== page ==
15166 The difficulty here is -- and it's explained in the introduction to this, the background to this interrogatory -- that you build a retail price cap or price regulation plan on the assumption that the underlying prices for wholesale services or essential facilities are established at a certain level. And the level they would be established at here under our plan is the level the Commission has established essential facilities at under its rules in 97-8. That's phase 2 plus a mark-up sufficient to recover -- to allow an opportunity to recover embedded costs.
15167 If you depart from that and start to drop that, then you are -- it's not a question of saying well, if there are 1,000 loops today being purchased, then -- I think there was an interrogatory from the Commission, how many loops were purchased or how many competitor services were purchased in 2001 and what would have been the revenue reduction if the mark-up had been 15 per cent. We gave the number, but then we went on to say that it's not enough just to take that number and then transfer it over and make it revenue neutral.
15168 This is not a question of moving money from basket to basket. When you are dealing with competitor services, you are dealing with the foundation of the whole system. If you allow the foundation to crumble, then the retail prices are going to tumble. There is a little poetry.
15169 So the difficulty that we have with this whole notion is that there is no way that we can see that we would have, if some of these proposals were adopted, that the Commission would be giving us a reasonable opportunity to recover our costs that we are -- have and are -- incurring under the obligation to serve.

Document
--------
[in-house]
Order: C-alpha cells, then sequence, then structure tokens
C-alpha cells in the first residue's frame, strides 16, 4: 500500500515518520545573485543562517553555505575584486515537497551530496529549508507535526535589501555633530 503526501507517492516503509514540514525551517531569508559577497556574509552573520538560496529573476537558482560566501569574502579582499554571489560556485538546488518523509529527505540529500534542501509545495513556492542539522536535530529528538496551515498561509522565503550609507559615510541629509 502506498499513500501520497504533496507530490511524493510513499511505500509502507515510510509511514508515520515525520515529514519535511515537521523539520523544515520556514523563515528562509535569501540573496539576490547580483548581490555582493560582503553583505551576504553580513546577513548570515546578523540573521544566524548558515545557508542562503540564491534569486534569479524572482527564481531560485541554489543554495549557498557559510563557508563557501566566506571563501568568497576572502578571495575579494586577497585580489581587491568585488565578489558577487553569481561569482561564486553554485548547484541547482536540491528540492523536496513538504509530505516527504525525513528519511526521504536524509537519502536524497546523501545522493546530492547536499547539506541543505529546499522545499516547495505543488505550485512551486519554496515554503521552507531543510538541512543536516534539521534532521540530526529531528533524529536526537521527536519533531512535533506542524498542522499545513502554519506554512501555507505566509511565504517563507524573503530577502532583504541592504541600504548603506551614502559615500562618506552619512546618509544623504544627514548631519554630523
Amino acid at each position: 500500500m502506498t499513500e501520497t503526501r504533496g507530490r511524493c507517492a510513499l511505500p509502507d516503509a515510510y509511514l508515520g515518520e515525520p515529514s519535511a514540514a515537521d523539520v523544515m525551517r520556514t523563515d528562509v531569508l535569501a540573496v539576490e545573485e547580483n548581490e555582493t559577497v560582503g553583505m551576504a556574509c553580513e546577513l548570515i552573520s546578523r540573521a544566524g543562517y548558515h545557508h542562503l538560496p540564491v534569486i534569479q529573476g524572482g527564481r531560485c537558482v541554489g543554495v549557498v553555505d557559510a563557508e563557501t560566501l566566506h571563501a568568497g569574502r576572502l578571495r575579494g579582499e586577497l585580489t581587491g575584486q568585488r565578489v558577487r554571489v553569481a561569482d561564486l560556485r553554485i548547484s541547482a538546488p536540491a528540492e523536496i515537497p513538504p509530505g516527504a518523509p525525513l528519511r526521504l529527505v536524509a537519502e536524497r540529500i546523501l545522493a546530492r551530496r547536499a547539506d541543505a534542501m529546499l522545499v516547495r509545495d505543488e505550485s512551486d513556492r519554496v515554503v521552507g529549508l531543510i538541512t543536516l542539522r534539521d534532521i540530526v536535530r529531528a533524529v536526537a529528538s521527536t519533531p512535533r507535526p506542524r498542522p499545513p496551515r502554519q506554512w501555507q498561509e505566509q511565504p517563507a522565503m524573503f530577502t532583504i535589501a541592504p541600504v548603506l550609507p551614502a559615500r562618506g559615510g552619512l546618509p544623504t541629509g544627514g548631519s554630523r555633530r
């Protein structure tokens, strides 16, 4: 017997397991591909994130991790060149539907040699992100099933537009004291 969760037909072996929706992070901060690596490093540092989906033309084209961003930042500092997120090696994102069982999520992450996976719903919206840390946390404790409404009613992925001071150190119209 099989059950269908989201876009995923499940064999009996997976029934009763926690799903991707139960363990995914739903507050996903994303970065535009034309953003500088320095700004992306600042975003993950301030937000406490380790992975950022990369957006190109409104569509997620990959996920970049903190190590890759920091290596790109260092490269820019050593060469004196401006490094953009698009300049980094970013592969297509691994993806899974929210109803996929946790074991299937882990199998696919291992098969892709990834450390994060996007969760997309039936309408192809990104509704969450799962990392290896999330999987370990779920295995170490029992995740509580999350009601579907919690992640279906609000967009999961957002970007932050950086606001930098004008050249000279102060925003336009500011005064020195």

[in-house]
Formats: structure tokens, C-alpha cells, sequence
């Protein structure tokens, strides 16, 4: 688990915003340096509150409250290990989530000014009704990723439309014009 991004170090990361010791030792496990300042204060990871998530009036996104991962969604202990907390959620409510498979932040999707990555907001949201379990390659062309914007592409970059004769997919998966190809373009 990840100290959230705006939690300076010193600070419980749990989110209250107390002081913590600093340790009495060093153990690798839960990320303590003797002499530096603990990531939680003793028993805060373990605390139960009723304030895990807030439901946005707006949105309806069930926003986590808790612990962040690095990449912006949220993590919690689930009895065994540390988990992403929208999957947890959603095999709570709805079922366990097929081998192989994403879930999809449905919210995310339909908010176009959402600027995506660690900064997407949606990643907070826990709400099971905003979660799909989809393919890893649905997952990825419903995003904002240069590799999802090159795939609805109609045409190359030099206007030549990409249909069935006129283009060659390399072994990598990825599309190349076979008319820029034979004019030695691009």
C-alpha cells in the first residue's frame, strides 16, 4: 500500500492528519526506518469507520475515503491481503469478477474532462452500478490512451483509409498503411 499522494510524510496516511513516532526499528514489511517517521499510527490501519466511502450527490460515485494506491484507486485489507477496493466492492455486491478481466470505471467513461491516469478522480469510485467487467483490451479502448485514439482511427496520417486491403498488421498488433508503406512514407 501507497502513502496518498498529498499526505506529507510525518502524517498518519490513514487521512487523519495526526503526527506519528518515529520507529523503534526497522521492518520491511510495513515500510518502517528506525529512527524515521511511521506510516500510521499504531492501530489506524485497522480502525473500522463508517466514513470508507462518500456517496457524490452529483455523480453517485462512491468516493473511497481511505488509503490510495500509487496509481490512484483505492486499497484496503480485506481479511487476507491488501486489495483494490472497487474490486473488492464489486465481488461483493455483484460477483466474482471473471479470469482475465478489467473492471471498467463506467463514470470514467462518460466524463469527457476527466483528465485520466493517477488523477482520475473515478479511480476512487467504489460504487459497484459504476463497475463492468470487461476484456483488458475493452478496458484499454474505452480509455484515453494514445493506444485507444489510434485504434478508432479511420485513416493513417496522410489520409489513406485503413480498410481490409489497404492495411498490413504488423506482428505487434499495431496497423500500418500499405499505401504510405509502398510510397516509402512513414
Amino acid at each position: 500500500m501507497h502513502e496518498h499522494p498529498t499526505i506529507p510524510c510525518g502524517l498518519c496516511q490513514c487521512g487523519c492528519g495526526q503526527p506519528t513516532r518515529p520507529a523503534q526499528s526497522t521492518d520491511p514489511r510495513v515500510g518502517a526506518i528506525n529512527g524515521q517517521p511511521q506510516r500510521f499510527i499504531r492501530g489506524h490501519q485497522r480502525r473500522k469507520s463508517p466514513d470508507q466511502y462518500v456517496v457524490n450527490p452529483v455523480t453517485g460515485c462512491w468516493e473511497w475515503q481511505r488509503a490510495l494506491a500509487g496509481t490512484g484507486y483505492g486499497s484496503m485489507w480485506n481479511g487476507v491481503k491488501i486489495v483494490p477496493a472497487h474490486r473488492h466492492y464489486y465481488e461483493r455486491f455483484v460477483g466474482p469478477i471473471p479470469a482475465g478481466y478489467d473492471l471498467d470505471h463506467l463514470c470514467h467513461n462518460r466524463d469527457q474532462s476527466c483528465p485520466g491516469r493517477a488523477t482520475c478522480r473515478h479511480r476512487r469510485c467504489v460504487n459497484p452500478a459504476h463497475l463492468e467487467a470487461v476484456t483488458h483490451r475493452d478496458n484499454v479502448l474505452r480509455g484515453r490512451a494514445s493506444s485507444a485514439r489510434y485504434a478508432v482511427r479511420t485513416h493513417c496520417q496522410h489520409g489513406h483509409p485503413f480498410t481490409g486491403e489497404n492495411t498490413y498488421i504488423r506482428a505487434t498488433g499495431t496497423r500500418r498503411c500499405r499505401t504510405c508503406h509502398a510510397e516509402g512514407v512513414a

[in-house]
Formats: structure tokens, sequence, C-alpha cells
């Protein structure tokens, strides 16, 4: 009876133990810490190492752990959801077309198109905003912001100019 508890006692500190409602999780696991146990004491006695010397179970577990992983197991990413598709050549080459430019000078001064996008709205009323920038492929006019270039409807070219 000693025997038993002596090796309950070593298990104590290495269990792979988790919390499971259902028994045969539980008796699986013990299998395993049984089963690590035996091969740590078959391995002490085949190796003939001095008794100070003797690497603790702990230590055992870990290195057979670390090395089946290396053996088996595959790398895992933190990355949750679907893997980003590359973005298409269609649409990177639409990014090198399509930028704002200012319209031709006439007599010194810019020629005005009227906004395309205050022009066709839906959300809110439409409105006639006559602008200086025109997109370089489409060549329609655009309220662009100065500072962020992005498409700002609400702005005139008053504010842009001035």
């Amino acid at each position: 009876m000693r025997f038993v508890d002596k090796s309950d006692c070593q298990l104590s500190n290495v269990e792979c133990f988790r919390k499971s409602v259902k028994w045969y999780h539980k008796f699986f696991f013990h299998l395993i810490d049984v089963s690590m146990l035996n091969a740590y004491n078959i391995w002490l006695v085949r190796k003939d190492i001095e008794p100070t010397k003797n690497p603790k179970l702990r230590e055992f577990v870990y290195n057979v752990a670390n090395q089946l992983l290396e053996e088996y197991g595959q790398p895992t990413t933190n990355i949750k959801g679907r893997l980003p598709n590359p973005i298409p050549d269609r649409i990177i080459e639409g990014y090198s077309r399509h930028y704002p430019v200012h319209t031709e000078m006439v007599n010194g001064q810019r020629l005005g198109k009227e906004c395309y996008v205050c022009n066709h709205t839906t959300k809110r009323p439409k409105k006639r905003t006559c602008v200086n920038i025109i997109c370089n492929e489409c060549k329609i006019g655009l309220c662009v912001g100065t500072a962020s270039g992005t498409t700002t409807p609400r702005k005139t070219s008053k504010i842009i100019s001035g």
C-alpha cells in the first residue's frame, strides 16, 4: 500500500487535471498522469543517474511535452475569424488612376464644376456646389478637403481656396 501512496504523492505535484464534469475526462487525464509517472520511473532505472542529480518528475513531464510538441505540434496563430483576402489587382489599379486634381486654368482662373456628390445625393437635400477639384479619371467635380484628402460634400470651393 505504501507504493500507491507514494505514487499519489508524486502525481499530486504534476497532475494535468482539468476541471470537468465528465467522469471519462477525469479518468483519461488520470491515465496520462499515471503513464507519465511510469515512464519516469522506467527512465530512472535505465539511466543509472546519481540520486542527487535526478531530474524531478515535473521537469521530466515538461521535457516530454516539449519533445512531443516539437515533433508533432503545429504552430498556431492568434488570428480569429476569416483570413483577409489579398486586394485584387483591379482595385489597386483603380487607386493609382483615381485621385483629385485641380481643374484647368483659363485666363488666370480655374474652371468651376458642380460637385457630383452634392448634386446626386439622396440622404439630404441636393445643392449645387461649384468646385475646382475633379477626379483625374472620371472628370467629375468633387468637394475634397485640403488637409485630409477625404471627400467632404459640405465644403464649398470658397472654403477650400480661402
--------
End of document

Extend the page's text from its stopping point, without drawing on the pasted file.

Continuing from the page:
15170 This is not a revenue requirement test. It's a test of whether the Commission is establishing a regulatory structure that allows the company a reasonable opportunity to move forward and we believe that if those competitor service rates are reduced to a level below a level that allows us to recover -- allows us an opportunity to recover those costs, the retail rates will follow down.
15171 And it's not a one-to-one relationship. If you drop competitor services by $1, $1,000 for 1,000 loops, that all of a sudden, you can just transfer $1,000 to the retail side because, of course, more loops will be purchased and the retail prices will come down.
15172 MS MOORE: Thank you.
15173 I just have a couple of questions regarding your pay phone proposal. So if you could turn to page 44 of your evidence.
15174 MR. BROOKES: Was that page 44 or paragraph 44?
15175 MS MOORE: Paragraph 44.
15176 MR. BROOKES: Yes, we have it.
15177 MS MOORE: In that paragraph, you state that:
"There has not yet been entry in all bands." (As read)
15178 You note that competition was introduced in 1998 by the Commission. You state that your proposal is that:
"...the local message rate paid by claim or prepaid card for public telephone in bands where there is no evidence of competitive entry, be limited to a maximum price of 50 cents." (As read)
15179 I wonder if you could provide some further rationale as to why you are seeking the flexibility to increase this local message rate to 50 cents in bands where there is no competitive entry.
15180 MR. BROOKES: Yes. And just to be clear, we went on to say in another interrogatory that we didn't see that the rate would go above 50 cents where there had been entry and we are fine with 50 cents being the maximum overall level regardless of whether there had been entry.
15181 So if I understand your question, it's really why is the 50-cent rate appropriate for the pay phone market. And the viability of the pay phone market is a real issue for us.
15182 As it stands today, the local pay phone rate does not recover the local pay phone costs and we have a situation where we have declining usage and where the very viability of the pay phone market is challenged.
15183 And so we believe that a 50-cent rate will allow us to have the pay phone business on a stable footing. We believe 50 cents is also affordable. And finally, by having the rate at 50 cents and the business more viable, we think we are going to be in a better position to ensure the availability of pay phone service in the next price cap period.
15184 MS MOORE: Thank you. Those are my questions, Mr. Chairman.
15185 THE CHAIRPERSON: Thank you, Counsel Moore.
15186 Commissioner Cram.
15187 COMMISSIONER CRAM: Thank you, gentlemen.
15188 I want to talk about boulders and theories. I know you see the connection with Bell.